New diagnostic technique identifies biomarker for bladder cancer

Written by Lucy Cliff (Future Science Group)

A new label-free and automated diagnostic technique, using digital Fourier transform infrared (FTIR) followed by proteomic analysis, has revealed the first protein biomarker, AHNAK2, for bladder cancer (BC). This biomarker accurately differentiates BC from benign inflammation and could help physicians make this challenging diagnostic decision in the future.

BC is the second most common urogenital malignancy, with approximately 75% of patients diagnosed with non-invasive, low-grade BC and the other 25% experiencing high-grade BC that infiltrates smooth muscle. Current measures for tumor grading and staging of BC are by visual inspection of stained tissue sections by a pathologist, or immunohistochemistry. However, these can be difficult to interpret, particularly in the presence of benign inflammation as some treatments for BC use pro-inflammatory agents.

“We developed this label-free digital pathology annotation system by IR imaging to support the pathologist, similar to driver assistance in cars. This technique in combination with a proteomics approach allowed us to identify AHNAK2 as an important new biomarker for BC, and the results encourage us to transfer this label-free digital technique to other pathologies,” commented Klaus Gerwert, Ruhr University (Bochum, Germany).

The new technique, detailed in the American Journal of Pathology, is able to classify unaltered tissue thin sections by color and identify regions of interest by applying label-free FTIR imaging. “The resulting index color images automates tissue classification, including cancer type, subtype, tissue type, inflammation status and even tumor grading,” Gerwert explained.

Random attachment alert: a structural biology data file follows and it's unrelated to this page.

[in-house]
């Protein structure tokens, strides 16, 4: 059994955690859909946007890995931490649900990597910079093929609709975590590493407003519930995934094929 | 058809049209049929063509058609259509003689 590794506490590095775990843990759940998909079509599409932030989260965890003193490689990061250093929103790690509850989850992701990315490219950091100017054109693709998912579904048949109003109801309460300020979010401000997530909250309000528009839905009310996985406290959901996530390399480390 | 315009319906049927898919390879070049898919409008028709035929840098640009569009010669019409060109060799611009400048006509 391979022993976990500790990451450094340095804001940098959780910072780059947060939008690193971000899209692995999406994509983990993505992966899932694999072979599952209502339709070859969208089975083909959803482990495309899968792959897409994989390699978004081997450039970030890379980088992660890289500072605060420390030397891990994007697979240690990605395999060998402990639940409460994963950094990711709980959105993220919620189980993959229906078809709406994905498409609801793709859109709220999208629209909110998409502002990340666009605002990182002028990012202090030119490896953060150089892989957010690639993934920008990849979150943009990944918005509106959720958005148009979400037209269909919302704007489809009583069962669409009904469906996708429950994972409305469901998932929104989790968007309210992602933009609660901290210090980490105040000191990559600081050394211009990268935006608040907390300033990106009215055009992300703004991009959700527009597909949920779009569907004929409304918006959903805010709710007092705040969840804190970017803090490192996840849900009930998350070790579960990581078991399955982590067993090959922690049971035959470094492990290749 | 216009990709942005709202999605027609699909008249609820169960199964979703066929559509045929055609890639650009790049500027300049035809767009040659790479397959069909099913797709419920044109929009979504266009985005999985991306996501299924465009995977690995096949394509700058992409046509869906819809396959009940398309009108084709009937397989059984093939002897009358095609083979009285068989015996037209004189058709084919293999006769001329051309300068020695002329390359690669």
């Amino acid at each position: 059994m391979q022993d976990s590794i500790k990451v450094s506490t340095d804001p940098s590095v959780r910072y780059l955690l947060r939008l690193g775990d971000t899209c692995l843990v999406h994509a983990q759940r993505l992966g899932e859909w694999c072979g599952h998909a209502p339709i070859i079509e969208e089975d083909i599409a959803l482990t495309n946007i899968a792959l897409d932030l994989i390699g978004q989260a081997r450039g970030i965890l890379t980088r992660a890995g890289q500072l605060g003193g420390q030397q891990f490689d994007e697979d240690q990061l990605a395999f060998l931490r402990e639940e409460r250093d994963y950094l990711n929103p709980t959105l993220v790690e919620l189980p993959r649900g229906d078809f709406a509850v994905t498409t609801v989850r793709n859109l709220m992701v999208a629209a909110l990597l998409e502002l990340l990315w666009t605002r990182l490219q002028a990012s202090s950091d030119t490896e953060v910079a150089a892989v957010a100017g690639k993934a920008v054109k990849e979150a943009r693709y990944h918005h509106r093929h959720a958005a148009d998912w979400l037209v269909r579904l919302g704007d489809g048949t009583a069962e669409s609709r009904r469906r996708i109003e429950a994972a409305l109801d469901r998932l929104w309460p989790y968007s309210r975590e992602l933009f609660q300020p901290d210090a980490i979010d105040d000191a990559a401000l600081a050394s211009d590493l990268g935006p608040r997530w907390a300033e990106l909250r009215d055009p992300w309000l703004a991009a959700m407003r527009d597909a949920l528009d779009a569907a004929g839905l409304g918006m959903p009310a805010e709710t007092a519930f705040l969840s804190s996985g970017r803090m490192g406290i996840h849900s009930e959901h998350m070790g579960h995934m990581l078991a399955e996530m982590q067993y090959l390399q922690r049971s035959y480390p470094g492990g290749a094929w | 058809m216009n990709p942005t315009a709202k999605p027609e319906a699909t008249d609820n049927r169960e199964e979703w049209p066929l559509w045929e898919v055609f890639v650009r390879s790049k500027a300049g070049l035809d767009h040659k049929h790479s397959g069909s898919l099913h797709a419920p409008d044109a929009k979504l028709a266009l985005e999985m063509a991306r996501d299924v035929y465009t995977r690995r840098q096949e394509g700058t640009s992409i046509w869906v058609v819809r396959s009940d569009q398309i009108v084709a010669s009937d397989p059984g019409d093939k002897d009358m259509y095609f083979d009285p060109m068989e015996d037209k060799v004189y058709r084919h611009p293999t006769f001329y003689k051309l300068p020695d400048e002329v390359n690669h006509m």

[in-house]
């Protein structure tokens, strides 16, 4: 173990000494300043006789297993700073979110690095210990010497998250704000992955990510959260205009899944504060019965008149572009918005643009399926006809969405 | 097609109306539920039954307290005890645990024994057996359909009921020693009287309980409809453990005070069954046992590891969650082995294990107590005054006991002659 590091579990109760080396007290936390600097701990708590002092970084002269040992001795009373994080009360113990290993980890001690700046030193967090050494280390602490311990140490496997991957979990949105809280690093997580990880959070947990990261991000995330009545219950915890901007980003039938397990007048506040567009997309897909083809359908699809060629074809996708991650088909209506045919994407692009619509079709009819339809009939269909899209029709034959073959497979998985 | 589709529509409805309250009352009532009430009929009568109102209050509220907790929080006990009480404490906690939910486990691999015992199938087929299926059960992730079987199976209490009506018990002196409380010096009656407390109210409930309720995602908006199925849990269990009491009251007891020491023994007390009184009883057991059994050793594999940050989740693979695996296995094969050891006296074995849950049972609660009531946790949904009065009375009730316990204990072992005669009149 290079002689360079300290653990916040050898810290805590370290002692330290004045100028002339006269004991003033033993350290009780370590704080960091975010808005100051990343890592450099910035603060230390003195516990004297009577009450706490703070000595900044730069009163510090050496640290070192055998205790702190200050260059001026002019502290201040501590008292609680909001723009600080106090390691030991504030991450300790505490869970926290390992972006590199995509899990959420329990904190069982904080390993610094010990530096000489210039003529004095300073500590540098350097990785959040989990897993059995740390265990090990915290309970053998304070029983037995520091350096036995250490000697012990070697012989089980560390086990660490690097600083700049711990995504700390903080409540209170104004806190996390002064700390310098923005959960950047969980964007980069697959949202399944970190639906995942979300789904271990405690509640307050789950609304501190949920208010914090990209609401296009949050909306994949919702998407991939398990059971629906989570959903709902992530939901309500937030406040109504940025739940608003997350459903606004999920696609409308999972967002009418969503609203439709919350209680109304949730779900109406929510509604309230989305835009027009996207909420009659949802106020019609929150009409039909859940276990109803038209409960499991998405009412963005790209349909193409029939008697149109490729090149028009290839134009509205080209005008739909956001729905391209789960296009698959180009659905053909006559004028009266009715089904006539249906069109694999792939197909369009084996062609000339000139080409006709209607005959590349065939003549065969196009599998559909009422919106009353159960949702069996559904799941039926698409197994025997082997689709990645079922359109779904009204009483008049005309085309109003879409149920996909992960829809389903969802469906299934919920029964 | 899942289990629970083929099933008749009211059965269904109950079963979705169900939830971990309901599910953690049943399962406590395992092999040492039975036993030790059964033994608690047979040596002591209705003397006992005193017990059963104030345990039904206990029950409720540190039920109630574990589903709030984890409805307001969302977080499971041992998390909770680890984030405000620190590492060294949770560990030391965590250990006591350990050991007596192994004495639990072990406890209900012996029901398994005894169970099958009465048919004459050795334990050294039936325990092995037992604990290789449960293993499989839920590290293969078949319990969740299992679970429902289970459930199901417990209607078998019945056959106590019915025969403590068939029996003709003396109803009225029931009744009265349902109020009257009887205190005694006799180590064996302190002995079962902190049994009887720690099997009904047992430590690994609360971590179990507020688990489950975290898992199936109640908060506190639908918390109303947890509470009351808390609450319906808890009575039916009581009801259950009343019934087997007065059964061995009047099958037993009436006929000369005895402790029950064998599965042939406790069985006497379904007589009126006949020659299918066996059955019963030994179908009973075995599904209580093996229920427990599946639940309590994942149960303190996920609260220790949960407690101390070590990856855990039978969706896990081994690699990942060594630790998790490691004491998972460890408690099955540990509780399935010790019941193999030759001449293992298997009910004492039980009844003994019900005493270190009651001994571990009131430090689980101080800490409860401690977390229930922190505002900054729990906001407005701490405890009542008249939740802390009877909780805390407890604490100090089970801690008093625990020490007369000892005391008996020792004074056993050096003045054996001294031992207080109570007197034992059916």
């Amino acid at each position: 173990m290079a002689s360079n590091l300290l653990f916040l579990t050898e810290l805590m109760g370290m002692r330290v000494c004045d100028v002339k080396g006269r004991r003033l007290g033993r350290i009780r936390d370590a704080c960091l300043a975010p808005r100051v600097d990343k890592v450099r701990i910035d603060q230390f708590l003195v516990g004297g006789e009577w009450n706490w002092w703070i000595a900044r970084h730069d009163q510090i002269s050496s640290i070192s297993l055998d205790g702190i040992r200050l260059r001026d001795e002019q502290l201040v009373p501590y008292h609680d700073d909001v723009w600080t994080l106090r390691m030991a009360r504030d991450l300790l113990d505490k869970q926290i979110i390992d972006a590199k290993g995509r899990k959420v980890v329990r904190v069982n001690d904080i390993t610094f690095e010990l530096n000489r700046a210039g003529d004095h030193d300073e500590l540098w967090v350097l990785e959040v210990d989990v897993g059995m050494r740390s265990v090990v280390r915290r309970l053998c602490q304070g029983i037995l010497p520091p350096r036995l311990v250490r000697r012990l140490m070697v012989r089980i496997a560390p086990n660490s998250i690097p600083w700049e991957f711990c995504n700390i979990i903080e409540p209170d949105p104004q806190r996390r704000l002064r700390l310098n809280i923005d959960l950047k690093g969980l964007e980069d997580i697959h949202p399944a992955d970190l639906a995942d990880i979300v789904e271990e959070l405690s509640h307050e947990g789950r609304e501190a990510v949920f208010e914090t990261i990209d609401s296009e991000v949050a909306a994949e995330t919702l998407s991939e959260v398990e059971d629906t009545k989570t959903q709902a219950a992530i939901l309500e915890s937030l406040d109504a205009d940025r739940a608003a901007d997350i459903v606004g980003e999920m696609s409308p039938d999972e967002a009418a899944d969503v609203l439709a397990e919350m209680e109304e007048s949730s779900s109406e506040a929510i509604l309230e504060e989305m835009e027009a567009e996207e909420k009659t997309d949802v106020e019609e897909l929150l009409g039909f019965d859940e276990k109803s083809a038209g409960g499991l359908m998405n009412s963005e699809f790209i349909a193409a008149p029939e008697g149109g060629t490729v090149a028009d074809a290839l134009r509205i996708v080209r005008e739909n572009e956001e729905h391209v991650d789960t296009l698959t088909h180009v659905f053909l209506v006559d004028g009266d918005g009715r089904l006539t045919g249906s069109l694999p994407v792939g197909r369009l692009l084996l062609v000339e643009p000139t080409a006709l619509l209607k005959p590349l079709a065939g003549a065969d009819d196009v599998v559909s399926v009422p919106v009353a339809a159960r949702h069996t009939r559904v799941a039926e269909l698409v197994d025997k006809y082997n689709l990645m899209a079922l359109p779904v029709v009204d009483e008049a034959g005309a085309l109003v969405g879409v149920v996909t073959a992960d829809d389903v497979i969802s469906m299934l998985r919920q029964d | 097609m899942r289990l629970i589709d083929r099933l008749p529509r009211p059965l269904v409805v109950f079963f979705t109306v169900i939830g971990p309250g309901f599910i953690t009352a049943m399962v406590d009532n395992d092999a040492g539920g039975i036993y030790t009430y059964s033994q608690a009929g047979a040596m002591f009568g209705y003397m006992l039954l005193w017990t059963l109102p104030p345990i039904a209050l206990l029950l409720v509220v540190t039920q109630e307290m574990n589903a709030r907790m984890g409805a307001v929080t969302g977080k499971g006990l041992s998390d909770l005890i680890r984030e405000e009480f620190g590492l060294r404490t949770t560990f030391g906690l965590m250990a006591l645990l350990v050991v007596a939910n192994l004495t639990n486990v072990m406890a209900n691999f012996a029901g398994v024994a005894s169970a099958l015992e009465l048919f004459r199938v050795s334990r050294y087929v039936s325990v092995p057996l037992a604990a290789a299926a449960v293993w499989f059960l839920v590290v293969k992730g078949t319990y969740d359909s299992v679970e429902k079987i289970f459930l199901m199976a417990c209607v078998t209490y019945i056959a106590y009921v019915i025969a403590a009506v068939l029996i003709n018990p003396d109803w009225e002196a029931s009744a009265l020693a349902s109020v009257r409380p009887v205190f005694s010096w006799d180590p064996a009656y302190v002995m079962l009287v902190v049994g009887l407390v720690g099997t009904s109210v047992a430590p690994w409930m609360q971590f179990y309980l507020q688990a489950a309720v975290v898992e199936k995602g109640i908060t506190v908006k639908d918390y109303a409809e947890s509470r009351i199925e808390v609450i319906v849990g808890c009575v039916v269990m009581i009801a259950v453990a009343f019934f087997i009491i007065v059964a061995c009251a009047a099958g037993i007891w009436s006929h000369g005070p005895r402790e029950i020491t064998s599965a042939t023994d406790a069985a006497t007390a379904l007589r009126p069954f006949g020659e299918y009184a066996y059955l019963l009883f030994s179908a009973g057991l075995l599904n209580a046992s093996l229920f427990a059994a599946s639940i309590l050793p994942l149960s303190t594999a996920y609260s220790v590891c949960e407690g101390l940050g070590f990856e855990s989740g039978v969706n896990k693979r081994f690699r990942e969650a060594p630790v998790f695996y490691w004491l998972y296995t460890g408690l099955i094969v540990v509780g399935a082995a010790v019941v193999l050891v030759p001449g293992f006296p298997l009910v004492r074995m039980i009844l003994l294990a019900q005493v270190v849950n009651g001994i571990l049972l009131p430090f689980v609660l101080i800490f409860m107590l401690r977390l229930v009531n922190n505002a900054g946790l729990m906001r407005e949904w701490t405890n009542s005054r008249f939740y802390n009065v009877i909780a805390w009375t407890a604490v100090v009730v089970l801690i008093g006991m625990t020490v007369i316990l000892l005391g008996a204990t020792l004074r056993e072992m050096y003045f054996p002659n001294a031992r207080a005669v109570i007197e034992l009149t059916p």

In the study, 103 freshly-frozen samples (including 41 confirmed diagnoses of cystitis, 19 low-grade carcinoma and 43 high-grade carcinoma) were analyzed by FTIR imaging. The results indicated that the technique was 95% more specific, sensitive and accurate when compared to stained images reviewed by a trained pathologist, and was able to differentiate between the healthy tissue, low- and high-grade carcinoma.

Homogenous tissue samples obtained by laser capture microdissection were then analyzed, and three potential biomarkers were identified that could distinguish between bladder inflammation (cystitis) and invasive, high-grade urothelial carcinoma – AHNAK2 showing the best performance. Further investigation was conducted on 310 freshly-frozen, paraffin-embedded tissue samples including 51 high-grade cancers, 84 low-grade cancers, 67 carcinoma in situ (CIS) and 108 patients with severe cystitis. The result showed 97% sensitivity and 69% specificity in differentiating between severe cystitis and CIS by AHNAK2 biomarker measurement.

“In our study, AHNAK2 was identified and verified in two steps as a candidate biomarker for BC,” explained Barbara Sitek, Ruhr University. “AHNAK2 has already been proposed as a potential prognostic biomarker for clear renal cell and pancreatic cancers and is part of a urinary mRNA panel for the diagnosis of BC and prediction of tumor aggressiveness.”

The researchers believe AHNAK2 has the potential to be a very useful diagnostic tool for identifying CIS recurrence and persistence in the future, allowing earlier treatment of aggressive malignancy and preventing unnecessary treatment or bladder removal in those suffering from inflammatory conditions.

Sources: Witzke KE, Großerueschkamp F, Jütte H et al. Integrated fourier transform infrared imaging and proteomics for identification of a candidate histochemical biomarker in bladder cancer. Am. J. Pathol. (2019);